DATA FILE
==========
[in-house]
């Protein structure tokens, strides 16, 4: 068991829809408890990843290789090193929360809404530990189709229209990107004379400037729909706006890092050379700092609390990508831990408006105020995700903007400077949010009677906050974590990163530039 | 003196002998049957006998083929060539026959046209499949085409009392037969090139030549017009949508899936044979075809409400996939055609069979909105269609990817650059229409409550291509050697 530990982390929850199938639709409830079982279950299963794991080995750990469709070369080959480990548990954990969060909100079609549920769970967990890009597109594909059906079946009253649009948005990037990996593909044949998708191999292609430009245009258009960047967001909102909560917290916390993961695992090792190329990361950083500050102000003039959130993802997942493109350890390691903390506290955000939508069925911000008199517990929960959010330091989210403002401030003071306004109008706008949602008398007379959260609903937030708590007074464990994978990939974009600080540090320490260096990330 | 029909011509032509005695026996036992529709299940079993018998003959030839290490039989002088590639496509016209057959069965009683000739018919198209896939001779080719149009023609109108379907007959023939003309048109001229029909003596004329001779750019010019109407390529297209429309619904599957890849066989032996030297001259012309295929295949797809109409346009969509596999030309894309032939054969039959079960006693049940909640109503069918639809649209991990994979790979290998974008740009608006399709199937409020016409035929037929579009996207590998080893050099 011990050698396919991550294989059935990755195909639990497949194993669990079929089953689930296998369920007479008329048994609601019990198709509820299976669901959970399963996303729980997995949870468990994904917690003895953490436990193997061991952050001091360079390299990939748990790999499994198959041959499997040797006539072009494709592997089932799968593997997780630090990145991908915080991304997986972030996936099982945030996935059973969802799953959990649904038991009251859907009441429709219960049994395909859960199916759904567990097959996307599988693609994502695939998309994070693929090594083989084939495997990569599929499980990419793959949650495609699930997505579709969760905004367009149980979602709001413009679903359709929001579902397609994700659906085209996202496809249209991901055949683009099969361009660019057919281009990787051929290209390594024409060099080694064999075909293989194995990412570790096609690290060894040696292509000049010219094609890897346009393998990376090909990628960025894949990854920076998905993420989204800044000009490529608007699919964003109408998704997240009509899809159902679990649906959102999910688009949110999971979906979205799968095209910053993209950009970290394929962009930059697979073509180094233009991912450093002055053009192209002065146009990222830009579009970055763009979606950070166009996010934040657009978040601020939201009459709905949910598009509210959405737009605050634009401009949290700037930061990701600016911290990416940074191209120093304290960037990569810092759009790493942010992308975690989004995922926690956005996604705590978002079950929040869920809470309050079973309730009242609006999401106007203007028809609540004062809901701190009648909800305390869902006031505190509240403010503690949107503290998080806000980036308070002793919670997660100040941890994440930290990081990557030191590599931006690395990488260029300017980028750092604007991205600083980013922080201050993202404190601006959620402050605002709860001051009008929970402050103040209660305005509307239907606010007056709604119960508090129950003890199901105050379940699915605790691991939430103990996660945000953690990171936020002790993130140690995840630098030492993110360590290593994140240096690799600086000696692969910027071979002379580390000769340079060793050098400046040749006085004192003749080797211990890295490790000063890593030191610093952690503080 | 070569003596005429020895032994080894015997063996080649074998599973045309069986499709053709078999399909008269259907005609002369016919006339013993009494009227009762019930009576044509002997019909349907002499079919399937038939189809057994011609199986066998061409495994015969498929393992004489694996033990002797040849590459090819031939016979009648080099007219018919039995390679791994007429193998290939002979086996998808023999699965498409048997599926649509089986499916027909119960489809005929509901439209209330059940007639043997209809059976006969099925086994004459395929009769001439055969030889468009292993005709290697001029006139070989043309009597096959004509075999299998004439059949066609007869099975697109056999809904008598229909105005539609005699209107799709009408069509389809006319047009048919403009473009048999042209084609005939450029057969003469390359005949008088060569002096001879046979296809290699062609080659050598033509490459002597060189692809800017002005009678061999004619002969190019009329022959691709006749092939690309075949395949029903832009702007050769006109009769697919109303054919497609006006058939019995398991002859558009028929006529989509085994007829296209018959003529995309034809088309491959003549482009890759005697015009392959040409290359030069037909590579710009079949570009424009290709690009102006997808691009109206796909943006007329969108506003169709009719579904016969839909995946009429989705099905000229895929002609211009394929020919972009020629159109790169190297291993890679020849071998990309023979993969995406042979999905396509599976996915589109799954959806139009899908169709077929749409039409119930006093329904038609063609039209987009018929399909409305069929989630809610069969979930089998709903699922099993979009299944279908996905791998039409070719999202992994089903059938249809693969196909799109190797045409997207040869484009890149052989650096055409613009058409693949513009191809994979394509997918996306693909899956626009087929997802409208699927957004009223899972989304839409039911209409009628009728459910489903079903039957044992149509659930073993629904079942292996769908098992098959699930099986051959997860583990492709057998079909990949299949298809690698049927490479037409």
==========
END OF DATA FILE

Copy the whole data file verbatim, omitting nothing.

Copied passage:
[in-house]
């Protein structure tokens, strides 16, 4: 068991829809408890990843290789090193929360809404530990189709229209990107004379400037729909706006890092050379700092609390990508831990408006105020995700903007400077949010009677906050974590990163530039 | 003196002998049957006998083929060539026959046209499949085409009392037969090139030549017009949508899936044979075809409400996939055609069979909105269609990817650059229409409550291509050697 530990982390929850199938639709409830079982279950299963794991080995750990469709070369080959480990548990954990969060909100079609549920769970967990890009597109594909059906079946009253649009948005990037990996593909044949998708191999292609430009245009258009960047967001909102909560917290916390993961695992090792190329990361950083500050102000003039959130993802997942493109350890390691903390506290955000939508069925911000008199517990929960959010330091989210403002401030003071306004109008706008949602008398007379959260609903937030708590007074464990994978990939974009600080540090320490260096990330 | 029909011509032509005695026996036992529709299940079993018998003959030839290490039989002088590639496509016209057959069965009683000739018919198209896939001779080719149009023609109108379907007959023939003309048109001229029909003596004329001779750019010019109407390529297209429309619904599957890849066989032996030297001259012309295929295949797809109409346009969509596999030309894309032939054969039959079960006693049940909640109503069918639809649209991990994979790979290998974008740009608006399709199937409020016409035929037929579009996207590998080893050099 011990050698396919991550294989059935990755195909639990497949194993669990079929089953689930296998369920007479008329048994609601019990198709509820299976669901959970399963996303729980997995949870468990994904917690003895953490436990193997061991952050001091360079390299990939748990790999499994198959041959499997040797006539072009494709592997089932799968593997997780630090990145991908915080991304997986972030996936099982945030996935059973969802799953959990649904038991009251859907009441429709219960049994395909859960199916759904567990097959996307599988693609994502695939998309994070693929090594083989084939495997990569599929499980990419793959949650495609699930997505579709969760905004367009149980979602709001413009679903359709929001579902397609994700659906085209996202496809249209991901055949683009099969361009660019057919281009990787051929290209390594024409060099080694064999075909293989194995990412570790096609690290060894040696292509000049010219094609890897346009393998990376090909990628960025894949990854920076998905993420989204800044000009490529608007699919964003109408998704997240009509899809159902679990649906959102999910688009949110999971979906979205799968095209910053993209950009970290394929962009930059697979073509180094233009991912450093002055053009192209002065146009990222830009579009970055763009979606950070166009996010934040657009978040601020939201009459709905949910598009509210959405737009605050634009401009949290700037930061990701600016911290990416940074191209120093304290960037990569810092759009790493942010992308975690989004995922926690956005996604705590978002079950929040869920809470309050079973309730009242609006999401106007203007028809609540004062809901701190009648909800305390869902006031505190509240403010503690949107503290998080806000980036308070002793919670997660100040941890994440930290990081990557030191590599931006690395990488260029300017980028750092604007991205600083980013922080201050993202404190601006959620402050605002709860001051009008929970402050103040209660305005509307239907606010007056709604119960508090129950003890199901105050379940699915605790691991939430103990996660945000953690990171936020002790993130140690995840630098030492993110360590290593994140240096690799600086000696692969910027071979002379580390000769340079060793050098400046040749006085004192003749080797211990890295490790000063890593030191610093952690503080 | 070569003596005429020895032994080894015997063996080649074998599973045309069986499709053709078999399909008269259907005609002369016919006339013993009494009227009762019930009576044509002997019909349907002499079919399937038939189809057994011609199986066998061409495994015969498929393992004489694996033990002797040849590459090819031939016979009648080099007219018919039995390679791994007429193998290939002979086996998808023999699965498409048997599926649509089986499916027909119960489809005929509901439209209330059940007639043997209809059976006969099925086994004459395929009769001439055969030889468009292993005709290697001029006139070989043309009597096959004509075999299998004439059949066609007869099975697109056999809904008598229909105005539609005699209107799709009408069509389809006319047009048919403009473009048999042209084609005939450029057969003469390359005949008088060569002096001879046979296809290699062609080659050598033509490459002597060189692809800017002005009678061999004619002969190019009329022959691709006749092939690309075949395949029903832009702007050769006109009769697919109303054919497609006006058939019995398991002859558009028929006529989509085994007829296209018959003529995309034809088309491959003549482009890759005697015009392959040409290359030069037909590579710009079949570009424009290709690009102006997808691009109206796909943006007329969108506003169709009719579904016969839909995946009429989705099905000229895929002609211009394929020919972009020629159109790169190297291993890679020849071998990309023979993969995406042979999905396509599976996915589109799954959806139009899908169709077929749409039409119930006093329904038609063609039209987009018929399909409305069929989630809610069969979930089998709903699922099993979009299944279908996905791998039409070719999202992994089903059938249809693969196909799109190797045409997207040869484009890149052989650096055409613009058409693949513009191809994979394509997918996306693909899956626009087929997802409208699927957004009223899972989304839409039911209409009628009728459910489903079903039957044992149509659930073993629904079942292996769908098992098959699930099986051959997860583990492709057998079909990949299949298809690698049927490479037409």